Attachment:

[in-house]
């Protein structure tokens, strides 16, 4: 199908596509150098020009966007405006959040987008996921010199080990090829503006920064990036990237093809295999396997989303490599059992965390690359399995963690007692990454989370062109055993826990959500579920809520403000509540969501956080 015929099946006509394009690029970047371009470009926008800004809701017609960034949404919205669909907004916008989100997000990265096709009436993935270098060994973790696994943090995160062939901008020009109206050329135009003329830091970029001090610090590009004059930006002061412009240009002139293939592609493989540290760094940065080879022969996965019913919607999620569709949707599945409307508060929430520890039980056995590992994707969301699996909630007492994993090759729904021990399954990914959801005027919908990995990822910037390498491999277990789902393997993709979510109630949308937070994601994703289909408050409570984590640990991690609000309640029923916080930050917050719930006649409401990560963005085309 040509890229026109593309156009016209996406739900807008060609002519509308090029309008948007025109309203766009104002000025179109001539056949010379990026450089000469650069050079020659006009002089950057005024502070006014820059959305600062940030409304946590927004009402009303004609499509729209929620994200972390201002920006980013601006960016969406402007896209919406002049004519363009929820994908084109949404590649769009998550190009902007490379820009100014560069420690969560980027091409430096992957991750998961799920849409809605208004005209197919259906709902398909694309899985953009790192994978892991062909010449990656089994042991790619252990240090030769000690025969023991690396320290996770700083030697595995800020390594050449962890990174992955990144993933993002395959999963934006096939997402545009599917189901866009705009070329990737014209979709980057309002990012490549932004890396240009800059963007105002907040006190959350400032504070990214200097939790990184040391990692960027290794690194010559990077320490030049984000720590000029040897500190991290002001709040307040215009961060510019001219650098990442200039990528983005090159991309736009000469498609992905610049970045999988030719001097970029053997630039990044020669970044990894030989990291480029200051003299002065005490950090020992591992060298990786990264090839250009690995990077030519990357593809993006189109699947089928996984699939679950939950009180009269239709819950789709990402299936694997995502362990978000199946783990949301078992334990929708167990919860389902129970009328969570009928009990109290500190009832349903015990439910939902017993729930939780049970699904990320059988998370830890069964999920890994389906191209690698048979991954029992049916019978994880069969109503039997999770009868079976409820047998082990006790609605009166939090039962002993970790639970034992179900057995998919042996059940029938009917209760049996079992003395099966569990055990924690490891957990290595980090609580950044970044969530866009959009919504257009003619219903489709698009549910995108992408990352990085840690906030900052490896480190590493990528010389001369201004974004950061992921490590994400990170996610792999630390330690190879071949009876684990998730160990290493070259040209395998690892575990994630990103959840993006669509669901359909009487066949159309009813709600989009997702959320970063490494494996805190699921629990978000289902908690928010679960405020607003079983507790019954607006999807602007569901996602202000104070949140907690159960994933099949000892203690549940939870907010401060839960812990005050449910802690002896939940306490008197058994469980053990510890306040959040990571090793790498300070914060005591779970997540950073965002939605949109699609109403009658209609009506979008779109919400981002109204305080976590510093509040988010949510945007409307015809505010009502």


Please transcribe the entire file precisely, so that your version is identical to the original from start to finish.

[in-house]
């Protein structure tokens, strides 16, 4: 199908596509150098020009966007405006959040987008996921010199080990090829503006920064990036990237093809295999396997989303490599059992965390690359399995963690007692990454989370062109055993826990959500579920809520403000509540969501956080 015929099946006509394009690029970047371009470009926008800004809701017609960034949404919205669909907004916008989100997000990265096709009436993935270098060994973790696994943090995160062939901008020009109206050329135009003329830091970029001090610090590009004059930006002061412009240009002139293939592609493989540290760094940065080879022969996965019913919607999620569709949707599945409307508060929430520890039980056995590992994707969301699996909630007492994993090759729904021990399954990914959801005027919908990995990822910037390498491999277990789902393997993709979510109630949308937070994601994703289909408050409570984590640990991690609000309640029923916080930050917050719930006649409401990560963005085309 040509890229026109593309156009016209996406739900807008060609002519509308090029309008948007025109309203766009104002000025179109001539056949010379990026450089000469650069050079020659006009002089950057005024502070006014820059959305600062940030409304946590927004009402009303004609499509729209929620994200972390201002920006980013601006960016969406402007896209919406002049004519363009929820994908084109949404590649769009998550190009902007490379820009100014560069420690969560980027091409430096992957991750998961799920849409809605208004005209197919259906709902398909694309899985953009790192994978892991062909010449990656089994042991790619252990240090030769000690025969023991690396320290996770700083030697595995800020390594050449962890990174992955990144993933993002395959999963934006096939997402545009599917189901866009705009070329990737014209979709980057309002990012490549932004890396240009800059963007105002907040006190959350400032504070990214200097939790990184040391990692960027290794690194010559990077320490030049984000720590000029040897500190991290002001709040307040215009961060510019001219650098990442200039990528983005090159991309736009000469498609992905610049970045999988030719001097970029053997630039990044020669970044990894030989990291480029200051003299002065005490950090020992591992060298990786990264090839250009690995990077030519990357593809993006189109699947089928996984699939679950939950009180009269239709819950789709990402299936694997995502362990978000199946783990949301078992334990929708167990919860389902129970009328969570009928009990109290500190009832349903015990439910939902017993729930939780049970699904990320059988998370830890069964999920890994389906191209690698048979991954029992049916019978994880069969109503039997999770009868079976409820047998082990006790609605009166939090039962002993970790639970034992179900057995998919042996059940029938009917209760049996079992003395099966569990055990924690490891957990290595980090609580950044970044969530866009959009919504257009003619219903489709698009549910995108992408990352990085840690906030900052490896480190590493990528010389001369201004974004950061992921490590994400990170996610792999630390330690190879071949009876684990998730160990290493070259040209395998690892575990994630990103959840993006669509669901359909009487066949159309009813709600989009997702959320970063490494494996805190699921629990978000289902908690928010679960405020607003079983507790019954607006999807602007569901996602202000104070949140907690159960994933099949000892203690549940939870907010401060839960812990005050449910802690002896939940306490008197058994469980053990510890306040959040990571090793790498300070914060005591779970997540950073965002939605949109699609109403009658209609009506979008779109919400981002109204305080976590510093509040988010949510945007409307015809505010009502």